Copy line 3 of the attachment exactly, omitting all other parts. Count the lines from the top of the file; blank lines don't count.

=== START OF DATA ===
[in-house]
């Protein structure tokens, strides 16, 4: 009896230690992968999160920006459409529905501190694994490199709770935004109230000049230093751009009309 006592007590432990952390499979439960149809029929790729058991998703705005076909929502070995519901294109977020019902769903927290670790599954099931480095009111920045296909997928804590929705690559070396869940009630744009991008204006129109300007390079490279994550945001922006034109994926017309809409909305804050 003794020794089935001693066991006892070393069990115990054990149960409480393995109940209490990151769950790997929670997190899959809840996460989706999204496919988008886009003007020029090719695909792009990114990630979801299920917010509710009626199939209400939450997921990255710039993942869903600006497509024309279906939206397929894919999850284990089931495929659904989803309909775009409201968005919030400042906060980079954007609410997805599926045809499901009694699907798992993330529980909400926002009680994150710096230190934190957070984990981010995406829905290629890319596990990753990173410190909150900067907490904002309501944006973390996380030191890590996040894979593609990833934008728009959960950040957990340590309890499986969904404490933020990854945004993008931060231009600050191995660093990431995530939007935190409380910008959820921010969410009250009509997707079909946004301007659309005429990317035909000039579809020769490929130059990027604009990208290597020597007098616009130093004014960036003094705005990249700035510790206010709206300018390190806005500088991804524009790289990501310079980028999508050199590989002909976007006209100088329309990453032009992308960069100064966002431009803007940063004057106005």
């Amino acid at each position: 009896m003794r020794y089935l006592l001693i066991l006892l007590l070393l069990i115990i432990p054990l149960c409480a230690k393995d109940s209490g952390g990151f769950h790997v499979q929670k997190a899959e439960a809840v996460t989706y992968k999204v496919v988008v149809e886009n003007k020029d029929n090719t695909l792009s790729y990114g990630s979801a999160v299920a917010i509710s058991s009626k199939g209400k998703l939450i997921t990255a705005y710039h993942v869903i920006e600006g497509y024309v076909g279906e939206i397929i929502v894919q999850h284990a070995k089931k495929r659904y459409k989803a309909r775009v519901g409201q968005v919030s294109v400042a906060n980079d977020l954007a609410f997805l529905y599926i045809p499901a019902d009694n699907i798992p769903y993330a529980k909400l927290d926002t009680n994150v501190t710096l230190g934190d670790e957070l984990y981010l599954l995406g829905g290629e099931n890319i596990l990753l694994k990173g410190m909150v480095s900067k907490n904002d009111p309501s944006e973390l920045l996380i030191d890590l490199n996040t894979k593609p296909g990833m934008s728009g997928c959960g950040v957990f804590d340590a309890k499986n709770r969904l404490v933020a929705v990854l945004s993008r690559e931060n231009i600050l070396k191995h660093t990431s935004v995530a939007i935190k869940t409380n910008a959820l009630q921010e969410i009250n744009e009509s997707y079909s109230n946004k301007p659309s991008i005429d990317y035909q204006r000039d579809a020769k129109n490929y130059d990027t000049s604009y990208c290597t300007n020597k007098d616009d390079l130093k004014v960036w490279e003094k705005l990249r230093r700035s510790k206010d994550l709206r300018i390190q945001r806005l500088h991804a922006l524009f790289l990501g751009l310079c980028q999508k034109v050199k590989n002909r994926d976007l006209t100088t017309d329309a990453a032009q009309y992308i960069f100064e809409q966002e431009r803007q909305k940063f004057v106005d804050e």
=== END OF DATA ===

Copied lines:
């Amino acid at each position: 009896m003794r020794y089935l006592l001693i066991l006892l007590l070393l069990i115990i432990p054990l149960c409480a230690k393995d109940s209490g952390g990151f769950h790997v499979q929670k997190a899959e439960a809840v996460t989706y992968k999204v496919v988008v149809e886009n003007k020029d029929n090719t695909l792009s790729y990114g990630s979801a999160v299920a917010i509710s058991s009626k199939g209400k998703l939450i997921t990255a705005y710039h993942v869903i920006e600006g497509y024309v076909g279906e939206i397929i929502v894919q999850h284990a070995k089931k495929r659904y459409k989803a309909r775009v519901g409201q968005v919030s294109v400042a906060n980079d977020l954007a609410f997805l529905y599926i045809p499901a019902d009694n699907i798992p769903y993330a529980k909400l927290d926002t009680n994150v501190t710096l230190g934190d670790e957070l984990y981010l599954l995406g829905g290629e099931n890319i596990l990753l694994k990173g410190m909150v480095s900067k907490n904002d009111p309501s944006e973390l920045l996380i030191d890590l490199n996040t894979k593609p296909g990833m934008s728009g997928c959960g950040v957990f804590d340590a309890k499986n709770r969904l404490v933020a929705v990854l945004s993008r690559e931060n231009i600050l070396k191995h660093t990431s935004v995530a939007i935190k869940t409380n910008a959820l009630q921010e969410i009250n744009e009509s997707y079909s109230n946004k301007p659309s991008i005429d990317y035909q204006r000039d579809a020769k129109n490929y130059d990027t000049s604009y990208c290597t300007n020597k007098d616009d390079l130093k004014v960036w490279e003094k705005l990249r230093r700035s510790k206010d994550l709206r300018i390190q945001r806005l500088h991804a922006l524009f790289l990501g751009l310079c980028q999508k034109v050199k590989n002909r994926d976007l006209t100088t017309d329309a990453a032009q009309y992308i960069f100064e809409q966002e431009r803007q909305k940063f004057v106005d804050e």